11/12s (Grade 6)
Loudness in the Library: Empowering Students to Think Critically About Identity & Bias is a highlight of the 11/12s year. Students examine the implicit and explicit messages in children’s and young adult literature, advertising, TV, movies, and other forms of media to understand the effects of those messages on how they think about race and gender. Students learn to think critically about messaging, whether it is positive or potentially dangerous, and why.
We delve into the history, beliefs, and practices of major world religions: Buddhism, Christianity, Hinduism, Islam, and Judaism. Students study different religious practices to understand the similarities and differences, as well as some interactions between different cultures and religions. They learn of the origins of each religion and the traditions/beliefs each holds; this is reinforced with visits to places of worship for each of the five major religions. They examine the historical basis for various religious practices, and how traditions are maintained and adapted. There are also opportunities for students to reflect and to write about their own values, within and outside religion.
In Woodshop, students create figure sculptures—self-portraits or superheroes, in the gesture of how they are making the world a better place. In music, the students learn about the history of American popular music since 1955. There are frequent discussions about how music intersects with culture, history, and social justice. Racial and gender issues often come up in class as the students learn about different musicians.
12/13s (Grade 7)
In social studies, students study American history by engaging with the diversity of our country’s story every day. Students learn about the tapestry of multiple perspectives in viewing our nation’s history, concluding with an essay to discuss the access to freedom and rights for different groups over time.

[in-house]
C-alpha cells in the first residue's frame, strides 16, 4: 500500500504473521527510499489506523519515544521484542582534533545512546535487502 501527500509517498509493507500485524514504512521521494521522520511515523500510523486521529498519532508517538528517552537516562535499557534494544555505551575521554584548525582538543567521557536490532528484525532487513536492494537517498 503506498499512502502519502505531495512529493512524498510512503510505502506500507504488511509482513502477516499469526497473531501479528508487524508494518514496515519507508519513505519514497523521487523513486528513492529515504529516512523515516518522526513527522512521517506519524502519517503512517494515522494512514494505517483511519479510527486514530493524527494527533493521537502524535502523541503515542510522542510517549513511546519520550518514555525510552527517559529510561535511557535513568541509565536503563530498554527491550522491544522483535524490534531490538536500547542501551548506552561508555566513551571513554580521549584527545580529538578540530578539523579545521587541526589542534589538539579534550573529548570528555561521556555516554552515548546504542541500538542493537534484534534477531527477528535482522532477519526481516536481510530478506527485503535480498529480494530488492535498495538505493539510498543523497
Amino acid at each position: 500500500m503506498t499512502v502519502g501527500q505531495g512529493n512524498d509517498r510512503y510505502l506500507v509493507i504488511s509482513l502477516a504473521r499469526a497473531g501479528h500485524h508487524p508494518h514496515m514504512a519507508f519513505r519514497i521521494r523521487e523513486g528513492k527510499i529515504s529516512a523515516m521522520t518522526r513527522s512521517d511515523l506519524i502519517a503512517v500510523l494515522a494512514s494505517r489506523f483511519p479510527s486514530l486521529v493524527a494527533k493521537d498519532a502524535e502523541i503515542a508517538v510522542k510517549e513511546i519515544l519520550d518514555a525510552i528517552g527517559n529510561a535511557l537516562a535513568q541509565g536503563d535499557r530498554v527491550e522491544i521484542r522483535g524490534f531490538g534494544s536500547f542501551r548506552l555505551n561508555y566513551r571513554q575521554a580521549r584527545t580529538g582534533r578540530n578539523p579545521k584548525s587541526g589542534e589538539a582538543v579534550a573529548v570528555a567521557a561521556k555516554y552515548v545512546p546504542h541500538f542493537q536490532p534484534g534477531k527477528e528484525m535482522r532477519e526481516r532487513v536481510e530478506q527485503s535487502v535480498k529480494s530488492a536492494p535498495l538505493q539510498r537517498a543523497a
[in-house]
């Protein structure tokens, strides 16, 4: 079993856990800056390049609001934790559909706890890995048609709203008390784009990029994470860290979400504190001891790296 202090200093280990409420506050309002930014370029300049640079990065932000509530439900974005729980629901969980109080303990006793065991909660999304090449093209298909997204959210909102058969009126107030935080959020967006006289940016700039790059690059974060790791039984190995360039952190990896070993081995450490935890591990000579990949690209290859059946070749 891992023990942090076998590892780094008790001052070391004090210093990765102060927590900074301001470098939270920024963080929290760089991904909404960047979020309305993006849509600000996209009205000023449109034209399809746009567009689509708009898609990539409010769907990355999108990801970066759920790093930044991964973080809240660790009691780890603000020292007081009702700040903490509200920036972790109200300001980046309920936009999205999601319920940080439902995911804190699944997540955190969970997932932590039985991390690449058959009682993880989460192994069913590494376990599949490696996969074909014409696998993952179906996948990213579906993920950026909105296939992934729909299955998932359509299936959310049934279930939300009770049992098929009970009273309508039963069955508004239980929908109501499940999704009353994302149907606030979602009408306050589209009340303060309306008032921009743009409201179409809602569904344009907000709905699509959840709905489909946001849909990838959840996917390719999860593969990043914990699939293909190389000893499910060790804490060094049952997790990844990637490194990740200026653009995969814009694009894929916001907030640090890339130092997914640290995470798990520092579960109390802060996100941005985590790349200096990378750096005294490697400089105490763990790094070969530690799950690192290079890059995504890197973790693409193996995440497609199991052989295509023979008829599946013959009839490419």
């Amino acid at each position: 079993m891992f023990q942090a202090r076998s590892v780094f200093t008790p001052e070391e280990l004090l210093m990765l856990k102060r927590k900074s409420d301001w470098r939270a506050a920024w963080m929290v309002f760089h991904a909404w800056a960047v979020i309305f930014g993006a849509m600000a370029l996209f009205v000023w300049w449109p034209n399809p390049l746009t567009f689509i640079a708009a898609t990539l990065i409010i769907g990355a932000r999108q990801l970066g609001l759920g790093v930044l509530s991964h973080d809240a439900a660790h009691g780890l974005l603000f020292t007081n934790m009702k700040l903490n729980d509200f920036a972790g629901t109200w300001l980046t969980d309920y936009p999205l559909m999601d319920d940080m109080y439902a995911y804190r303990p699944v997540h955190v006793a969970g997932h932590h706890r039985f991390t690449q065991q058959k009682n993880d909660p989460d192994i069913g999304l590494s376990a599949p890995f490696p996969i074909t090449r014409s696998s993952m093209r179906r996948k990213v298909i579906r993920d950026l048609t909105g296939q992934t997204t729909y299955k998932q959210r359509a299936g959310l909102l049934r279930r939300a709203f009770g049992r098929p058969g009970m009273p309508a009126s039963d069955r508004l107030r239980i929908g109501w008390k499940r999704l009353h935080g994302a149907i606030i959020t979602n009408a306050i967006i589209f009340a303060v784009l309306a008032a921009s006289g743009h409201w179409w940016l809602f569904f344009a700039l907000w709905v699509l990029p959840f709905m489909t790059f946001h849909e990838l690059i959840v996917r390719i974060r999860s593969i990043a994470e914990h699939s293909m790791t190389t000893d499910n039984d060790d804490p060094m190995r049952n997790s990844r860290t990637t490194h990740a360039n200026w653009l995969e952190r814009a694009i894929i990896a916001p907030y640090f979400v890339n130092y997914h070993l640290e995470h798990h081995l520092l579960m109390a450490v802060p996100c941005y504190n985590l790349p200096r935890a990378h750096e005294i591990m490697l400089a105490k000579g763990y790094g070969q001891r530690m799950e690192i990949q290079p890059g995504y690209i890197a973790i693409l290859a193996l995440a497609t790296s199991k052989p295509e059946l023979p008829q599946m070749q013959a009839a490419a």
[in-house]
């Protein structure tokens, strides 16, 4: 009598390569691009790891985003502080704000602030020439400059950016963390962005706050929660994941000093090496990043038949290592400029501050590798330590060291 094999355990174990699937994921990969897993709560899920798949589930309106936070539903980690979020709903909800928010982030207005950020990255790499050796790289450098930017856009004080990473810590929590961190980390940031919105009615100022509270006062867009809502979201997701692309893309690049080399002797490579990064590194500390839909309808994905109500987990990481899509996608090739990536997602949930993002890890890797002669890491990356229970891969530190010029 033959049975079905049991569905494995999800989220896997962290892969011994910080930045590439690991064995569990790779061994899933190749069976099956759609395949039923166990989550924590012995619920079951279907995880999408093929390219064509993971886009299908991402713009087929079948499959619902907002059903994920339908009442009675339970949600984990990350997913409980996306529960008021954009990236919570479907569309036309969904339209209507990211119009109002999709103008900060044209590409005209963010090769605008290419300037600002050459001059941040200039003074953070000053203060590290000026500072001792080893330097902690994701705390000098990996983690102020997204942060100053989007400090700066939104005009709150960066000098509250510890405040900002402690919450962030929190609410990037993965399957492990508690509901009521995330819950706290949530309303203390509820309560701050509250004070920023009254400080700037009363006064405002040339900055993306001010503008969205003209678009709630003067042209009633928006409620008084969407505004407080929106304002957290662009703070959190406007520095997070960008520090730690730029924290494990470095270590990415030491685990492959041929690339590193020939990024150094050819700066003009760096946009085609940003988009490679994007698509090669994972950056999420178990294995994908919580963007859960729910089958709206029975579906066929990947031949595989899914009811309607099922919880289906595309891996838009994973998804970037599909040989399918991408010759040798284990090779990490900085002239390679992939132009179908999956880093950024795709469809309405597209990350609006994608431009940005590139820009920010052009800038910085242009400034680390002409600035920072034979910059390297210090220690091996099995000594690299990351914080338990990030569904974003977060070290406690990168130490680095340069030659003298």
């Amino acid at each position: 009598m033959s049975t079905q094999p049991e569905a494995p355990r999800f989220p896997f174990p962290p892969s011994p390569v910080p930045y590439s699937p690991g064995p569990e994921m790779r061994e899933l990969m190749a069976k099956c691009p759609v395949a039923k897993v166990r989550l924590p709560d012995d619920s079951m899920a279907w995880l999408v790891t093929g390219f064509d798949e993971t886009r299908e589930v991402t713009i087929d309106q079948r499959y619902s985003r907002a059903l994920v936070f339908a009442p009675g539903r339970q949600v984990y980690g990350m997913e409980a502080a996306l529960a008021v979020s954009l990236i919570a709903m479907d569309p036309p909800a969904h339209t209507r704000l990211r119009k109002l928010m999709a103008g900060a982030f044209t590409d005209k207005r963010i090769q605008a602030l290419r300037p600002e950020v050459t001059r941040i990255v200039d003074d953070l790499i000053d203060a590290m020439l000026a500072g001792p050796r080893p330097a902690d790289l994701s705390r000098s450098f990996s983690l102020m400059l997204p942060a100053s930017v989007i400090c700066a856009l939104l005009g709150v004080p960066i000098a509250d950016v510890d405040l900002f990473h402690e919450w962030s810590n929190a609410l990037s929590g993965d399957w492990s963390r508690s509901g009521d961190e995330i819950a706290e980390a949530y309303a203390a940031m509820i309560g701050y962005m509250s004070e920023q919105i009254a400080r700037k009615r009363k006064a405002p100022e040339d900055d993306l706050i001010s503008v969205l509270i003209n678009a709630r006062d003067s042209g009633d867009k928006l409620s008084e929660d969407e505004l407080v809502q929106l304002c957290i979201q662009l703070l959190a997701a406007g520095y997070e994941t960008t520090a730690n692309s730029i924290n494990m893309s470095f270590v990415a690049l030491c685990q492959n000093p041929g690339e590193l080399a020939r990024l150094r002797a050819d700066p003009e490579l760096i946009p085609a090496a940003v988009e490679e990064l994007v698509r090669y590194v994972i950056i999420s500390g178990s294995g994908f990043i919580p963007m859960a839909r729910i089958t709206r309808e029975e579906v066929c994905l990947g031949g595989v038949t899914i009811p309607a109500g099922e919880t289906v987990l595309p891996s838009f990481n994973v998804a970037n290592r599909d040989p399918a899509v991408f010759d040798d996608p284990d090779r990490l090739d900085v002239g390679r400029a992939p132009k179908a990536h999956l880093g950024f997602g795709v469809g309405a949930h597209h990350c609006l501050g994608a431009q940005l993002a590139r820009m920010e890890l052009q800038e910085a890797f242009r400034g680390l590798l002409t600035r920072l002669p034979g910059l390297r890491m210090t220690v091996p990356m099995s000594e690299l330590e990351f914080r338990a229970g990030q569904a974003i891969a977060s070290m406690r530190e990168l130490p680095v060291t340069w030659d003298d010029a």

The Science curriculum includes a unit on Human Sexuality and Reproduction. Students discuss diversity of gender, sexual orientation, and anatomy.
In the spring, the 12/13s learn about jazz in music class. The history of the genre and its unique place as an American art form created by people of color is paramount.
13/14s (Grade 8)
Over the course of 16 weeks students engage in four major themes of study, which are Peer Pressure, Racial Identity, Gender Identity and Sexual Orientation, and Advocacy. In addition to their own explorations of self, students are taught to see and confront injustice, to be upstanders (individuals who recognize when something is wrong and act to make it right) rather than bystanders, and to engage difference through curiosity, decency, and respect.
Students study gender. In French class, they watch movies such as Tomboy and analyze the characters’ emotions and family structure and offer their opinions. They discuss grammatical gender in the French language versus biological gender. Students engage in cultural and historical studies that are geographically and/or temporally distant and compare and contrast these studies with their own experiences.
During the winter term—January and February—a comprehensive civil rights unit is taught, spanning Reconstruction to the 1965 Voting Rights Act. Students examine the 13th, 14th, and 15th Amendments, seminal Supreme Court decisions, legislative actions, executive orders, and highly orchestrated protests to learn the twists and turns of a century-long struggle to secure equal rights for black Americans. There is special focus given to the role of ordinary people and extraordinary leaders in initiating coordinated and long-term campaigns for lasting social and racial justice. Three overarching questions guide the unit: What are the ideals or promises about freedom and justice that the United States makes to its citizens? How are these ideals, rights, and promises different from the reality for many groups of people? What are specific actions people can take to protest inequality and injustice? Over the course of the unit, students come to appreciate that the civil rights movement was a primary force for the expansion of democracy for all people.